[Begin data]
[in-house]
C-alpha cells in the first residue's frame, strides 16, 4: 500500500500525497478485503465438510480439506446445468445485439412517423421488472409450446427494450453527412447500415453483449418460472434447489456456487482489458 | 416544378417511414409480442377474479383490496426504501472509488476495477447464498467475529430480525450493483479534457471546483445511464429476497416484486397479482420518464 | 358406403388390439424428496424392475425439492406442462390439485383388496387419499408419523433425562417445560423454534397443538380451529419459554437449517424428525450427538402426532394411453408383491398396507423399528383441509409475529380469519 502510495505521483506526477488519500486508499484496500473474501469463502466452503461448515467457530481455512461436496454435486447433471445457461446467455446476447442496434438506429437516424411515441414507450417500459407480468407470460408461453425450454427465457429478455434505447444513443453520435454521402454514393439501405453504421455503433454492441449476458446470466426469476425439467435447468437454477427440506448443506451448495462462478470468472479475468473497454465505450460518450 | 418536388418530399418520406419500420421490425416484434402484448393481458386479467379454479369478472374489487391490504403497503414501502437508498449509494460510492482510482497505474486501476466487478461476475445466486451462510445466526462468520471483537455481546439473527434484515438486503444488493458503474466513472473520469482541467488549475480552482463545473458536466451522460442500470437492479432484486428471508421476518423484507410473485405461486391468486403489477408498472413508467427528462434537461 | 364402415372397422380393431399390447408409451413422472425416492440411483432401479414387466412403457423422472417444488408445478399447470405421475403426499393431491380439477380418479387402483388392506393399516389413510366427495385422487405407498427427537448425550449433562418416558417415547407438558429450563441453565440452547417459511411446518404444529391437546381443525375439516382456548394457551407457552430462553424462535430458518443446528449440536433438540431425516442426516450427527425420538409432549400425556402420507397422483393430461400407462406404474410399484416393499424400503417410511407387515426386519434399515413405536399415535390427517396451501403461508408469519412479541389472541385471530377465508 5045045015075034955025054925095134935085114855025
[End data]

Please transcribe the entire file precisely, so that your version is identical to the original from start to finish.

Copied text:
[in-house]
C-alpha cells in the first residue's frame, strides 16, 4: 500500500500525497478485503465438510480439506446445468445485439412517423421488472409450446427494450453527412447500415453483449418460472434447489456456487482489458 | 416544378417511414409480442377474479383490496426504501472509488476495477447464498467475529430480525450493483479534457471546483445511464429476497416484486397479482420518464 | 358406403388390439424428496424392475425439492406442462390439485383388496387419499408419523433425562417445560423454534397443538380451529419459554437449517424428525450427538402426532394411453408383491398396507423399528383441509409475529380469519 502510495505521483506526477488519500486508499484496500473474501469463502466452503461448515467457530481455512461436496454435486447433471445457461446467455446476447442496434438506429437516424411515441414507450417500459407480468407470460408461453425450454427465457429478455434505447444513443453520435454521402454514393439501405453504421455503433454492441449476458446470466426469476425439467435447468437454477427440506448443506451448495462462478470468472479475468473497454465505450460518450 | 418536388418530399418520406419500420421490425416484434402484448393481458386479467379454479369478472374489487391490504403497503414501502437508498449509494460510492482510482497505474486501476466487478461476475445466486451462510445466526462468520471483537455481546439473527434484515438486503444488493458503474466513472473520469482541467488549475480552482463545473458536466451522460442500470437492479432484486428471508421476518423484507410473485405461486391468486403489477408498472413508467427528462434537461 | 364402415372397422380393431399390447408409451413422472425416492440411483432401479414387466412403457423422472417444488408445478399447470405421475403426499393431491380439477380418479387402483388392506393399516389413510366427495385422487405407498427427537448425550449433562418416558417415547407438558429450563441453565440452547417459511411446518404444529391437546381443525375439516382456548394457551407457552430462553424462535430458518443446528449440536433438540431425516442426516450427527425420538409432549400425556402420507397422483393430461400407462406404474410399484416393499424400503417410511407387515426386519434399515413405536399415535390427517396451501403461508408469519412479541389472541385471530377465508 5045045015075034955025054925095134935085114855025